Ive having weird blood sugars for about a year. My A1c was always around 4.6-4.8. Fasting bs in the 80s. I’m not diagnosed diabetic.
For reasons I started checking my bloodsugar when my A1c went up to 5, and my fastings were in the high fasting insulin now is 3.5( if that matters)
I feel I can’t tolerate a lot of carbs Anymore .My bloodsugars 30 min after some meals will go to 150. Like bam. I will sometimes get this rush fatigue feeling( like I can feel the rise). Thanksgiving spiked me to 195, and had huge issues coming down. A home made Chinese meal spiked me to 190 at 40 min. Down to 106 at 2hrs. The months of last sept- nov, most of my 2 hours were 125-140 and fastings were 105-115. Then it got better again. Mostly I’m around 100-118 2 hours .
I can go 2 months with good bs and then have a week or 2 where I get these weird high spikes.
Sometimes I can’t even figure out what spikes me because one meal one day will do bad and the same meal the next day will do good.
I eat healthy exercise every day and I’m thin. I try not to eat over 100 carbs a day.I try not to eat over 100 carbs a day.
My daughter is type one and I have Hashimotos so my doctor wants to do an antibody panel. It’s pretty expensive so I wanted to get y’all‘s opinion if this sounds like LADA? Any insight?

Welcome to TUD @cansim! Non-diabetics can spike BGs, too, but that plus rising A1C plus Hashimotos, which can certainly be a fellow-traveler with T1, suggest you should go ahead and do the testing. At least that way you’ll be sure.

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another good link

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Anyone else??:pray:

You report a fasting insulin of 3.5. This source reports that the normal fasting insulin range is from 3-8 uIU/mL. So that number is normal.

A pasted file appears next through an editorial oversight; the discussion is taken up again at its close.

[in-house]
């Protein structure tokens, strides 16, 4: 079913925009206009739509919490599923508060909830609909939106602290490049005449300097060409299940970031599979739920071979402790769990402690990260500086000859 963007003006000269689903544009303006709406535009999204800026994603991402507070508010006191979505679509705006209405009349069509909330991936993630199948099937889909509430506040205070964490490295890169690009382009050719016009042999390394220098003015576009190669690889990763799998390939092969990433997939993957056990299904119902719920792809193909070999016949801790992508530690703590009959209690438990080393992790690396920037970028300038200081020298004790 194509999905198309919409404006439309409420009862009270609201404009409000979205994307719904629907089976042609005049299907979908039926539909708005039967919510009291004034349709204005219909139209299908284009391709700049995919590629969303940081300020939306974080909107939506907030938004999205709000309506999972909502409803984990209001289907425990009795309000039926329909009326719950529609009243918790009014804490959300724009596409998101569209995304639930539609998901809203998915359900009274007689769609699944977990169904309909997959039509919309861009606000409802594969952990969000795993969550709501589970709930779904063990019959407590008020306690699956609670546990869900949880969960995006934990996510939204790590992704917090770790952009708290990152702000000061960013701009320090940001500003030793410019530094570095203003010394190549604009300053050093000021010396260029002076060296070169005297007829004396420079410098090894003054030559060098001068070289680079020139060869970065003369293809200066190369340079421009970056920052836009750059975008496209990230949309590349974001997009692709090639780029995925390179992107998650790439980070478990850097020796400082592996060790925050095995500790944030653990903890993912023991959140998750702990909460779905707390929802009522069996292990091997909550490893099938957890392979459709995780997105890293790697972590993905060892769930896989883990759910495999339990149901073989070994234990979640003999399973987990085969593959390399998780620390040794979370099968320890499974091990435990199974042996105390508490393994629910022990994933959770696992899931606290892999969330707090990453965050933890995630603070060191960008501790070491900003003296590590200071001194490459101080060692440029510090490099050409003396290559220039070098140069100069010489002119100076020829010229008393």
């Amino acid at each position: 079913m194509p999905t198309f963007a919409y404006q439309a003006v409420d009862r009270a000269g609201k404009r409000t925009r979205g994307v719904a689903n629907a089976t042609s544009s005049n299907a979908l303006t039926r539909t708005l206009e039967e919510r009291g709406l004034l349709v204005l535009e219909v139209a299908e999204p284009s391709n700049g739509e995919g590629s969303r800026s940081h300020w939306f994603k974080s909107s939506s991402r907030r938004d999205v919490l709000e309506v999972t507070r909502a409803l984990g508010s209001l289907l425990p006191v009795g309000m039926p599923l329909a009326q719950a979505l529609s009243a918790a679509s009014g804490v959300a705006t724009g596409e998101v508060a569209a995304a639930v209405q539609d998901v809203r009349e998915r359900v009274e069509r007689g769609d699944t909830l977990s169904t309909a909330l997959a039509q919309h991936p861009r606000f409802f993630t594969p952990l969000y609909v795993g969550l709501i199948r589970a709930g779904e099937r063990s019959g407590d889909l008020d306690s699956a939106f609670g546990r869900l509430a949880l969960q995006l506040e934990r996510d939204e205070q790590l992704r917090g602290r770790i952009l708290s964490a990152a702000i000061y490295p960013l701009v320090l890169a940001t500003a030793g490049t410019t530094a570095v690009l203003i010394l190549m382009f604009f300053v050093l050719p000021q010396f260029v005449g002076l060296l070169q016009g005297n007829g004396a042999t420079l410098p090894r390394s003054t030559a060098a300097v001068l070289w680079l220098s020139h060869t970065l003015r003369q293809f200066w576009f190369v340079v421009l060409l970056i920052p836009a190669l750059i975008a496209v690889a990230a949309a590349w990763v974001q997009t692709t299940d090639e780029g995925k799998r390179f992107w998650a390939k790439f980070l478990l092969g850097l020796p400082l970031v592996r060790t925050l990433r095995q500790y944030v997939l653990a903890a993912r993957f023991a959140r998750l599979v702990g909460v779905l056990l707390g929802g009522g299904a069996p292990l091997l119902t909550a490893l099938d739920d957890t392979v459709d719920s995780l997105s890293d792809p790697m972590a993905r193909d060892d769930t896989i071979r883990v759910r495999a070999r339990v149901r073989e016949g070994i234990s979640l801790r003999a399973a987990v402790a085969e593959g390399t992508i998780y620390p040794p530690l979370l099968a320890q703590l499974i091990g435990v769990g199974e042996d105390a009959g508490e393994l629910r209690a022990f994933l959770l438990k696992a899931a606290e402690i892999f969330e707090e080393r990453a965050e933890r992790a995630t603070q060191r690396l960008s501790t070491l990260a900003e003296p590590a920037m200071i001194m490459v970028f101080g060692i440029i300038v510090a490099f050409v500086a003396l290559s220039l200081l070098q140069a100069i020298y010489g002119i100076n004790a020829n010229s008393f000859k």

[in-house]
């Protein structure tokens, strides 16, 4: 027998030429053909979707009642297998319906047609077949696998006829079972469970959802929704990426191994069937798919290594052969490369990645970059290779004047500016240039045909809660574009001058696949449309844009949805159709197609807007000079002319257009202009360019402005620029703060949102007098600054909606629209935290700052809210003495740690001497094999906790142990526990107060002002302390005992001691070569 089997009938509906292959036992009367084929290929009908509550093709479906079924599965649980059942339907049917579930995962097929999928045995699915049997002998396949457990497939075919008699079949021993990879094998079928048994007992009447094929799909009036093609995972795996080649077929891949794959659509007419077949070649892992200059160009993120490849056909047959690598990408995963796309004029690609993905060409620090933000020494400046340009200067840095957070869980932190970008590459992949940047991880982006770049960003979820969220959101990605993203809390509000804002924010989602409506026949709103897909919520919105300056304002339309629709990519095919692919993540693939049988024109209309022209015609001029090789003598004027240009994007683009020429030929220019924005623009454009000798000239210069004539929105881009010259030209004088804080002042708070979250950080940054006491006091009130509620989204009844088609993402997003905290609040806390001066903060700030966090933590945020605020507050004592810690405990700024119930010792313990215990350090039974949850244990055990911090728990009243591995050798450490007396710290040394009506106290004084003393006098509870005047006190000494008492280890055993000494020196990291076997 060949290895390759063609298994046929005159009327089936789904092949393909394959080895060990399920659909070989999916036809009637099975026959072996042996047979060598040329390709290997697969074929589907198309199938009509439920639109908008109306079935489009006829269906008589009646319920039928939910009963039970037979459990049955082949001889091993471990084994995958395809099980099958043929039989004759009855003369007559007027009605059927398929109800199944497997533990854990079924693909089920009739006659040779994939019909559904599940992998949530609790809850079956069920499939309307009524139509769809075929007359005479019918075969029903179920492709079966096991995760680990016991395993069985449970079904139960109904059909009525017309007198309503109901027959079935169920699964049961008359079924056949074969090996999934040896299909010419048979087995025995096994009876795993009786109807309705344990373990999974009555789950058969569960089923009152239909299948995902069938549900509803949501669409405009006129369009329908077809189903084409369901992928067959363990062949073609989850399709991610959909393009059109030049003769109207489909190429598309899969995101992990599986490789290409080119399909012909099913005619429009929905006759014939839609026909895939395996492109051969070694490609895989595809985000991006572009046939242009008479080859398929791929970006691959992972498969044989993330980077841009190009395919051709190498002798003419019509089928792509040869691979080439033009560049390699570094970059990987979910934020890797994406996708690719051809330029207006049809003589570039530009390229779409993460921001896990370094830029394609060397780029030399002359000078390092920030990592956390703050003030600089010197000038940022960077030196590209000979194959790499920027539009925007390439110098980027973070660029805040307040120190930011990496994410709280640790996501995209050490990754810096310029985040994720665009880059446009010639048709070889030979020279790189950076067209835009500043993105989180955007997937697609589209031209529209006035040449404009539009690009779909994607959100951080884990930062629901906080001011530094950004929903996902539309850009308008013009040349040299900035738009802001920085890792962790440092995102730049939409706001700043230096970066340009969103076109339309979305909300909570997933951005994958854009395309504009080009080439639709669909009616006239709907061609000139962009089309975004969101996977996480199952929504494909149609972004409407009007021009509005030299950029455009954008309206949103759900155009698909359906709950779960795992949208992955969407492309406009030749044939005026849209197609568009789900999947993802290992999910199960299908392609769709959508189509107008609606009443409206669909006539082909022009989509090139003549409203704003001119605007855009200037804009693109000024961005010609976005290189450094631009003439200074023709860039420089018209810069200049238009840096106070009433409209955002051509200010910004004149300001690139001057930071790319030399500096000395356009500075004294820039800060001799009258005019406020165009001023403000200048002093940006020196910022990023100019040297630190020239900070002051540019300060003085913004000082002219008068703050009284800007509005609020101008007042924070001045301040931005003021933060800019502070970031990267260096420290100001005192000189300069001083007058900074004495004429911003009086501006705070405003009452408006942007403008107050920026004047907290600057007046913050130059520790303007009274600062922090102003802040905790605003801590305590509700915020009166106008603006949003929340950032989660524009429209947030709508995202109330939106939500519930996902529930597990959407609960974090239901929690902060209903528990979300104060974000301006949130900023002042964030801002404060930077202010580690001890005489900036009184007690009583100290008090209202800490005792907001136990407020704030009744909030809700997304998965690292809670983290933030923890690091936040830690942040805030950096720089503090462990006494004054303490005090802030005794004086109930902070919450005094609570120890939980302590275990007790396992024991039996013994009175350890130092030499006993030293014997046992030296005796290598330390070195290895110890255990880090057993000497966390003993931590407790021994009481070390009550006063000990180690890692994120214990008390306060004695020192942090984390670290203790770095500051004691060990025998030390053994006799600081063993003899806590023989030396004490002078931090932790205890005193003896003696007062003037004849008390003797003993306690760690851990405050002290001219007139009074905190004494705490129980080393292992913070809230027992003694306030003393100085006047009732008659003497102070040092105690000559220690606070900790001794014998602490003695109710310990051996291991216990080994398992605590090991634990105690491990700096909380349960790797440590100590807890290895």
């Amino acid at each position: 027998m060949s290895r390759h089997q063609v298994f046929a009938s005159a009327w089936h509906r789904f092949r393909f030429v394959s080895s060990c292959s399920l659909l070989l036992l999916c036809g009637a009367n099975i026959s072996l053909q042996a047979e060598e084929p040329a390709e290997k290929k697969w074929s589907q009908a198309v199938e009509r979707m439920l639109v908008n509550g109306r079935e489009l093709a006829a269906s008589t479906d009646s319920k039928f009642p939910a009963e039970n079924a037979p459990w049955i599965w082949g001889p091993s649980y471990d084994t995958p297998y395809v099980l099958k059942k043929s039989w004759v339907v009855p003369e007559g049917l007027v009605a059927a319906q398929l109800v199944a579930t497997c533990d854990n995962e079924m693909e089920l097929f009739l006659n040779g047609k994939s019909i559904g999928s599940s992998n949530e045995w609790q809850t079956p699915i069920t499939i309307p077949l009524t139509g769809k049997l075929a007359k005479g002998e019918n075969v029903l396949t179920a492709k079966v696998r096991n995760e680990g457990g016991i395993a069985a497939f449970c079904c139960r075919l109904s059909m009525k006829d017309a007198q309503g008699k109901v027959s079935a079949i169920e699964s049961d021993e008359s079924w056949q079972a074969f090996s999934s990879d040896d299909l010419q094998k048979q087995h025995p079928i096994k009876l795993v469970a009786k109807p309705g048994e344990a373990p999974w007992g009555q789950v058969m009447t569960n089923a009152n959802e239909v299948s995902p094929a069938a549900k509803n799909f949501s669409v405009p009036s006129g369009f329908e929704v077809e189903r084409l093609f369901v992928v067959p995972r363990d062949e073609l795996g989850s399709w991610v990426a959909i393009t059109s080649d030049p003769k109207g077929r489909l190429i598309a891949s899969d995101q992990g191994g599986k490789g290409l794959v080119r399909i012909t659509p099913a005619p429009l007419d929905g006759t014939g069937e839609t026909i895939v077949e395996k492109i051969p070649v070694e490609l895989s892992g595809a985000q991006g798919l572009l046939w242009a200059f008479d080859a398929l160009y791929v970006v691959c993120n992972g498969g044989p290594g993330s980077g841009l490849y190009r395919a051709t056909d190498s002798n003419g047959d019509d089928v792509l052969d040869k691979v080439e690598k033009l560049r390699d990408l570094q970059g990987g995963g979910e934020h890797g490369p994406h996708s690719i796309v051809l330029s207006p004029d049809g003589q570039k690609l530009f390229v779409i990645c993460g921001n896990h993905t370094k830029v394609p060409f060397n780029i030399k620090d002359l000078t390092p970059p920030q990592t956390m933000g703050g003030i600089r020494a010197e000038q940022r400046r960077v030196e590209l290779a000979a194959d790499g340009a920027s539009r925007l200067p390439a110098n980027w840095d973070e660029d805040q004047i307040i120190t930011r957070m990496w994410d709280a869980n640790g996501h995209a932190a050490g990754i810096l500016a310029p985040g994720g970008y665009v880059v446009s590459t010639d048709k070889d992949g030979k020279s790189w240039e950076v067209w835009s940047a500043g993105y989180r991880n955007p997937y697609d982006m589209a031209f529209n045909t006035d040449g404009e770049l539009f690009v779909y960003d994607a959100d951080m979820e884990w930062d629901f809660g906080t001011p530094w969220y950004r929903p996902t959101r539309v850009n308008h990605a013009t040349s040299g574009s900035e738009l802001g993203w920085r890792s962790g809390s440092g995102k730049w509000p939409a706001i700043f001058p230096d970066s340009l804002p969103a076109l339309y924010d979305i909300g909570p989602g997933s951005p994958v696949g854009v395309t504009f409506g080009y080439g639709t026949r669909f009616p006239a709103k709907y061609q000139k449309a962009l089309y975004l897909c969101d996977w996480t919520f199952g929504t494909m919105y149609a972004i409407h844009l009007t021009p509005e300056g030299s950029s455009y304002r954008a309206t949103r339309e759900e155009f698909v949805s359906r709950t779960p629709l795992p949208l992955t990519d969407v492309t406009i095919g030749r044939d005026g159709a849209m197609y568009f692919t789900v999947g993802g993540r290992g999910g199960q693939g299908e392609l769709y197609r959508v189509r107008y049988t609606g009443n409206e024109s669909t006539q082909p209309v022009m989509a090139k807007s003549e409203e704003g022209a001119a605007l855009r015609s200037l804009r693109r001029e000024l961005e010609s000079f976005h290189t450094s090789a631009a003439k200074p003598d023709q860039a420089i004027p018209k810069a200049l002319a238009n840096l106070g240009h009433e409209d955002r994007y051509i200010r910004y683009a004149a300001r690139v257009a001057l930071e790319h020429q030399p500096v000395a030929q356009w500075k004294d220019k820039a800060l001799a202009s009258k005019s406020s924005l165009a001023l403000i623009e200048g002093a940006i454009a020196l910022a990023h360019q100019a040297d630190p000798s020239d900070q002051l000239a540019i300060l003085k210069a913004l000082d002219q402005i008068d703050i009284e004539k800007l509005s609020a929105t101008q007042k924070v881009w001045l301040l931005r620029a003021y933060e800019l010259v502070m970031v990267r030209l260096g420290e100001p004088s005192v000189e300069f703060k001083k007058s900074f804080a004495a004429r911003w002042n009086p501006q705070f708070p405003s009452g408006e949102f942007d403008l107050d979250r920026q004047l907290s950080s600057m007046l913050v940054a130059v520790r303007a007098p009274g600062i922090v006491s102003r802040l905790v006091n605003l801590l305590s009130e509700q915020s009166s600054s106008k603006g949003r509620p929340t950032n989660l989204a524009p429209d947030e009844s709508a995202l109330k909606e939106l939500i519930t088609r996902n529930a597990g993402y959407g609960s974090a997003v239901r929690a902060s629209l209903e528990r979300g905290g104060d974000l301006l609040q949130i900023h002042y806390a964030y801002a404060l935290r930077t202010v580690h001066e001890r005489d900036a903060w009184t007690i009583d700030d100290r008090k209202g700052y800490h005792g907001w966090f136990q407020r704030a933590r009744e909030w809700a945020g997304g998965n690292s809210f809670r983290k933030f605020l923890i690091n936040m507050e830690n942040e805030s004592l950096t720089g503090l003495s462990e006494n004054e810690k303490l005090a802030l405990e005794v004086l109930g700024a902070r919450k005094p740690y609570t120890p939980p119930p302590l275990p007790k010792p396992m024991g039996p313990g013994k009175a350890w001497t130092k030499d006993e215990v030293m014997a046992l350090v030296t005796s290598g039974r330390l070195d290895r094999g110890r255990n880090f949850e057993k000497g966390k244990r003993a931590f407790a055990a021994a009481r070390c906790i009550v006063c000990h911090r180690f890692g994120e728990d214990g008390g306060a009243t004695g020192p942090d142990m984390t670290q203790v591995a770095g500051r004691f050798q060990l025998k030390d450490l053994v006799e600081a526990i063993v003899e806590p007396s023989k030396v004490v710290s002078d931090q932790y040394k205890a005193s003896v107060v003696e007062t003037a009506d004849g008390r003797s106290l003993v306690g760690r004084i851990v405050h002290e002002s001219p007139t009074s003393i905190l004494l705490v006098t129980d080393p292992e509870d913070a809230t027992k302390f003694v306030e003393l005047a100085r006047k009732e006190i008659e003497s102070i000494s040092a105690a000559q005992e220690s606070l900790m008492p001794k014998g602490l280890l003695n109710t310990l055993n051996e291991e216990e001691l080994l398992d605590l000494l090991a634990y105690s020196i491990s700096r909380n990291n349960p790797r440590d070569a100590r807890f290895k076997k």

If it were me, I would request that your doctor run an oral glucose tolerance test (OGTT) while also measuring insulin (an insulin assay). Your metabolism may be pushing put more insulin than normal in response to a meal challenge. Most doctors are only interested in measuring glucose but it turns out that insulin over-reaction to meals is a more sensitive and much earlier indicator of glucose disfunction.

Dr. Joseph Kraft, now deceased, devoted his career to this issue. Study this graph to understand how the insulin response to food can help identify a failing glucose metabolism.

You can see an Ivor Cummings interview of Dr. Kraft here. I highly recommend it.

So could that mean LADA?

It could be LADA, but more likely type 2 diabetes. A smart and motivated doctor could help you sort this out.

Haha… that will be hard to find! It’s been tough to find any good dr:(
I highly doubt it’s type 2. I’m 36 healthy eat healthy , very thin . I couldn’t have developed type 2… I was just curious if this is a pattern In LADA.

My comment on the likelihood of your symptoms being T2D is only based on the fact that there are many more people with T2D in the world than T1D. I am not a doctor and even if I was one, could not responsibly diagnosis from an Internet forum.

I encourage you to seriously consider getting an insulin assay test. If you come up normal then you could safely relax and not let this trouble you. Perhaps you could give a copy of Dr. Joseph Kraft’s book, Diabetes Epidemic & You, to him/her to underline the fact that there is good reason to order an insulin assay test. There is little to no downside in an insulin assay test and might relieve you of this reasonable health concern you have.

It could be LADA, or it could still be Type 2. I admit you are young, but being overweight does not cause T2. T2 causes weight gain. If you are early in your journey that may not have kicked in yet, but at 100 carbs a day it still might.

Get the antibody tests. I wish I had done that earlier.

I hope it turns out to be nothing.

So you eventually got the antibodies and was positive?

I was misdiagnosed as T2 and not tested until 12 years later, at which point I was positive for the antibodies and my diagnosis was changed.

I really can understand being diagnosed incorrectly for a short time, but once we get into years, how is this possible?
Once you stop making insulin it should become apparent rather quickly. Unless I guess if your LADA took many years to develop.
Someone needs to teach doctors that there is a very large grey area between types.
This is not a new phenomenon.
There are simple tests to sort it out.
I’m just dumbfounded that more and more people keep getting diagnosed wrong.

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Not always true.

My mom was diagnosed Type 2 in her 50s, normal/underweight (then and now), now almost 90. Never on insulin, still taking type 2 meds only.